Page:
You are looking at a map of violence based on an analysis from an NGO, the Institute for Economics and Peace, based in Sydney Australia. Red is bad. Blue is the best. The rest range in between, color coded as you’d expect.
I’m taking the week off to do some writing, work on side projects, and generally try to get organized (an ongoing but quixotic project of mine.) I thought I’d limber up by posting something from the archives.
Here’s something I found last week while digging through old files. High school buddy, Denny, was asked to give the Commencement Address at our old high school. He sent out a call to some of us to send in our advice. Here was mine:
Sometimes you win, sometimes you lose, and sometimes you get rained out
Everything I needed to know I learned during freefall.
We all graduated in 1970. That might make you think that we were in high school during the 60’s. In actual fact, South Dakota went directly from the 1950’s to the 1970’s and skipped the 60’s almost entirely with the except of a few short months allowed for transition.
Although those months were short, they were intense and we were there.
The main thing about the 60’s was that all the Big Truths about God, America, and Western History were called radically into question. All the stuff we were taking for granted became so suspect that I found it necessary to clear everything off the table and start over. My theory was that I’d examine the Big Truths one by one and let the valid ones back on. Unfortunately, none of them made it back and I’ve been forced to rely on a collection of smaller truths instead. I offer some for your consideration.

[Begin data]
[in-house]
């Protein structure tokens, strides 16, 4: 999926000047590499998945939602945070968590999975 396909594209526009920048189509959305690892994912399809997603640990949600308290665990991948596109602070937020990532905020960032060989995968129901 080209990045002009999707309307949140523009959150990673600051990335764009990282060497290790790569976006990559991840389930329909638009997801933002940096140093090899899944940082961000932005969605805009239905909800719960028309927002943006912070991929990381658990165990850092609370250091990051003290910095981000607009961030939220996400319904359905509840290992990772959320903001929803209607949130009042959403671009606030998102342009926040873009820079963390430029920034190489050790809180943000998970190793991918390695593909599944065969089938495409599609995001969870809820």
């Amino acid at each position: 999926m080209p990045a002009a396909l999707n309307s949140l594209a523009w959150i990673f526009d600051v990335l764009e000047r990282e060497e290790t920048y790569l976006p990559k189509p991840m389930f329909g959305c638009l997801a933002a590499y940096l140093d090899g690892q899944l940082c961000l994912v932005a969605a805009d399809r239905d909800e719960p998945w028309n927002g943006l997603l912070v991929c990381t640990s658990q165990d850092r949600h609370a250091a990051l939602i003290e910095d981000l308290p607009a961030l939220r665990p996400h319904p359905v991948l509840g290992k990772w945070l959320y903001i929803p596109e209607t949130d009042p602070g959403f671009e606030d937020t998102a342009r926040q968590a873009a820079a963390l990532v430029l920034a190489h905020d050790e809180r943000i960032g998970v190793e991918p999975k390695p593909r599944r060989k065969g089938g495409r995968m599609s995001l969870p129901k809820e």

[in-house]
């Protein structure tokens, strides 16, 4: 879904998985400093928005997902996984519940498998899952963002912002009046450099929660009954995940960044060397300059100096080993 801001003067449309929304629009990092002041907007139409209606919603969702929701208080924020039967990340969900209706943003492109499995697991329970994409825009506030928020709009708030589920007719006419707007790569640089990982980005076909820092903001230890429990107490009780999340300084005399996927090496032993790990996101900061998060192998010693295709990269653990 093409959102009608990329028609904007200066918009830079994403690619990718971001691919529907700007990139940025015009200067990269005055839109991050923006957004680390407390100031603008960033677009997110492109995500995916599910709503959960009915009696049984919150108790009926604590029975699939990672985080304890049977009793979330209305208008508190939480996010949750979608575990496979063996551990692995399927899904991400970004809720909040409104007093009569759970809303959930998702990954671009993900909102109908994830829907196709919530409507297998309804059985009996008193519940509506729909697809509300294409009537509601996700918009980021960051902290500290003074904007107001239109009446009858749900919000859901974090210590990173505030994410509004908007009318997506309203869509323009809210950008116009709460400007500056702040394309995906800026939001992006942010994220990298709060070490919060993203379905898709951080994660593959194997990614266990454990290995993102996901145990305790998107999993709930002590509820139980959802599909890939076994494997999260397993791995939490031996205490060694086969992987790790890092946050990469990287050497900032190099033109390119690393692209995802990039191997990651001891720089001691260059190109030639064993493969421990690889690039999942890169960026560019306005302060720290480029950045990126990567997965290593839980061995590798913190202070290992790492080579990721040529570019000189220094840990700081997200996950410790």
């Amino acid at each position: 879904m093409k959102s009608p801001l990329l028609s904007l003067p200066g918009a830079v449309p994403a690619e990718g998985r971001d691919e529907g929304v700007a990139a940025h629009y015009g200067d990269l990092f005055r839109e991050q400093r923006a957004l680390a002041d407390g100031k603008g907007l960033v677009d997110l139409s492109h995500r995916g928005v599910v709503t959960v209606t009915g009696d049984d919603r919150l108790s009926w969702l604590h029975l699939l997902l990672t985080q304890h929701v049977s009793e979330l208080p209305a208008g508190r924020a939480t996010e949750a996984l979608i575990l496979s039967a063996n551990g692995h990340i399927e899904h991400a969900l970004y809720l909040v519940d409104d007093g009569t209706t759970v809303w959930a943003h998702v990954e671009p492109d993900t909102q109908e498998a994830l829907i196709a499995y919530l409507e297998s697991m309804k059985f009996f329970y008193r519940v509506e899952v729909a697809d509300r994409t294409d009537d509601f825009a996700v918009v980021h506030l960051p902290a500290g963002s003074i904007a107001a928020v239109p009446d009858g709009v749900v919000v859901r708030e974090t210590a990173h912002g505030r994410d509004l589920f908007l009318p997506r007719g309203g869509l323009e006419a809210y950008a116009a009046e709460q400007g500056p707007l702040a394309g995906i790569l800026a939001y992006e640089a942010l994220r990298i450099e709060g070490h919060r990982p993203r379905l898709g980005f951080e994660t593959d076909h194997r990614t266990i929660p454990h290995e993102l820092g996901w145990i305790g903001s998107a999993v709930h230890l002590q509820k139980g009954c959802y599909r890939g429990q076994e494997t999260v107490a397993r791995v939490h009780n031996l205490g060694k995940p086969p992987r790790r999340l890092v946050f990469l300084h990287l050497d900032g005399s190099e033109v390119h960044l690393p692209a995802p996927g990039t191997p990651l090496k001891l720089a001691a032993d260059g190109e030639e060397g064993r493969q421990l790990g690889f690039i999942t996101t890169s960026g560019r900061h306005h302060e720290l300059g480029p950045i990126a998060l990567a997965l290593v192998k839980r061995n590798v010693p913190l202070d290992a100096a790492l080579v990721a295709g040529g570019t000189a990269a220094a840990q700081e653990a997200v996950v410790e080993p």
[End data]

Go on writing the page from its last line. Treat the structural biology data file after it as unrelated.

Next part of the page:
1. Life’s too short to live anybody else’s but you own.
2. Never try to psychoanalyze a cop while he’s arresting you.
3. It’s a good idea not to be any stupider than absolutely necessary.
4. Truth itself is an attempt to use limited tools to describe an unlimited reality and therefore all truths are necessarily wrong.
5. Some truths are much more wrong than others.
6. Reality doesn’t sit there waiting to be described like a mackerel on a plate. It’s a tiger that might get up at any given moment and thoroughly kick your ass.
7. Love and affection are more important that sex.
8. Sex is important.
9. The statement “If he’s so smart, why isn’t he rich” is the logical equivalent of “If he’s so smart, why isn’t he fat”. It takes a lot less money to get fat, however.
10. After reading Kant, Nietzsche, Freud, Jung, Husserl, Tillich, and numerous others in search of a approach to life, the best I’ve been able to figure is that sometimes you win, sometimes you lose, and sometimes you get rained out. All three, when they happen, have their attendant problems and it’s wise to be emotionally prepared to deal each of them.
Denny, this may need a quick edit. I didn’t have time to let it sit then read it over again. Also, the order of the above might could use rearranging.